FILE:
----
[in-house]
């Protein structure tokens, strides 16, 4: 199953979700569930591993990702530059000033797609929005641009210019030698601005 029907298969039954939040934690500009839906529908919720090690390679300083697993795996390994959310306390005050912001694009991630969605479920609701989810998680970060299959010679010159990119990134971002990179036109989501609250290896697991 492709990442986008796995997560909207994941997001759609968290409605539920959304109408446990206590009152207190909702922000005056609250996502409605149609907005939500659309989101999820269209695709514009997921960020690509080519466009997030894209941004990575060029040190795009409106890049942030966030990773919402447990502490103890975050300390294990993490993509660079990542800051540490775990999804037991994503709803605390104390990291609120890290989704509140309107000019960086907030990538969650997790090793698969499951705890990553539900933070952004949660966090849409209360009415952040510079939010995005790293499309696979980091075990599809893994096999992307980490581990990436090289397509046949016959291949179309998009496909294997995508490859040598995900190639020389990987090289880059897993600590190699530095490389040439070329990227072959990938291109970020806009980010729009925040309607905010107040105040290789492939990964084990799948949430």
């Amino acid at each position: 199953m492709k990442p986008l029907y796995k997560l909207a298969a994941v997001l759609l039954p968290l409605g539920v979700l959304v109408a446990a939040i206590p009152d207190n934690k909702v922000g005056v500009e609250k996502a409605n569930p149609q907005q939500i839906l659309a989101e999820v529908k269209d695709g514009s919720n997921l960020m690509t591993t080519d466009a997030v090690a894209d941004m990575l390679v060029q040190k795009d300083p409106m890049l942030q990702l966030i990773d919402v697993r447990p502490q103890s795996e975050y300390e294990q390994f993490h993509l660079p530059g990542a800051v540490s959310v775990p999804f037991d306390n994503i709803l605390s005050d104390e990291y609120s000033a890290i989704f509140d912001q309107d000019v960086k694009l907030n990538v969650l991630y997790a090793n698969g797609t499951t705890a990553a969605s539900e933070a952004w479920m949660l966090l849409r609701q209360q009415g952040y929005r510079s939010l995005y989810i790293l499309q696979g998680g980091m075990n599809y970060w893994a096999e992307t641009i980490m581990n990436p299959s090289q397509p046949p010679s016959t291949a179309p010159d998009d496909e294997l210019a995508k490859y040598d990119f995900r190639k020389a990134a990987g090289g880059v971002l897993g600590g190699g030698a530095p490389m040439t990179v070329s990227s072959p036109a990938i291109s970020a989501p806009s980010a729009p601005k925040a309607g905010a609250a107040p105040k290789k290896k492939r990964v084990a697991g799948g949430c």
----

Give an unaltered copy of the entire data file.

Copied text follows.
[in-house]
């Protein structure tokens, strides 16, 4: 199953979700569930591993990702530059000033797609929005641009210019030698601005 029907298969039954939040934690500009839906529908919720090690390679300083697993795996390994959310306390005050912001694009991630969605479920609701989810998680970060299959010679010159990119990134971002990179036109989501609250290896697991 492709990442986008796995997560909207994941997001759609968290409605539920959304109408446990206590009152207190909702922000005056609250996502409605149609907005939500659309989101999820269209695709514009997921960020690509080519466009997030894209941004990575060029040190795009409106890049942030966030990773919402447990502490103890975050300390294990993490993509660079990542800051540490775990999804037991994503709803605390104390990291609120890290989704509140309107000019960086907030990538969650997790090793698969499951705890990553539900933070952004949660966090849409209360009415952040510079939010995005790293499309696979980091075990599809893994096999992307980490581990990436090289397509046949016959291949179309998009496909294997995508490859040598995900190639020389990987090289880059897993600590190699530095490389040439070329990227072959990938291109970020806009980010729009925040309607905010107040105040290789492939990964084990799948949430």
């Amino acid at each position: 199953m492709k990442p986008l029907y796995k997560l909207a298969a994941v997001l759609l039954p968290l409605g539920v979700l959304v109408a446990a939040i206590p009152d207190n934690k909702v922000g005056v500009e609250k996502a409605n569930p149609q907005q939500i839906l659309a989101e999820v529908k269209d695709g514009s919720n997921l960020m690509t591993t080519d466009a997030v090690a894209d941004m990575l390679v060029q040190k795009d300083p409106m890049l942030q990702l966030i990773d919402v697993r447990p502490q103890s795996e975050y300390e294990q390994f993490h993509l660079p530059g990542a800051v540490s959310v775990p999804f037991d306390n994503i709803l605390s005050d104390e990291y609120s000033a890290i989704f509140d912001q309107d000019v960086k694009l907030n990538v969650l991630y997790a090793n698969g797609t499951t705890a990553a969605s539900e933070a952004w479920m949660l966090l849409r609701q209360q009415g952040y929005r510079s939010l995005y989810i790293l499309q696979g998680g980091m075990n599809y970060w893994a096999e992307t641009i980490m581990n990436p299959s090289q397509p046949p010679s016959t291949a179309p010159d998009d496909e294997l210019a995508k490859y040598d990119f995900r190639k020389a990134a990987g090289g880059v971002l897993g600590g190699g030698a530095p490389m040439t990179v070329s990227s072959p036109a990938i291109s970020a989501p806009s980010a729009p601005k925040a309607g905010a609250a107040p105040k290789k290896k492939r990964v084990a697991g799948g949430c």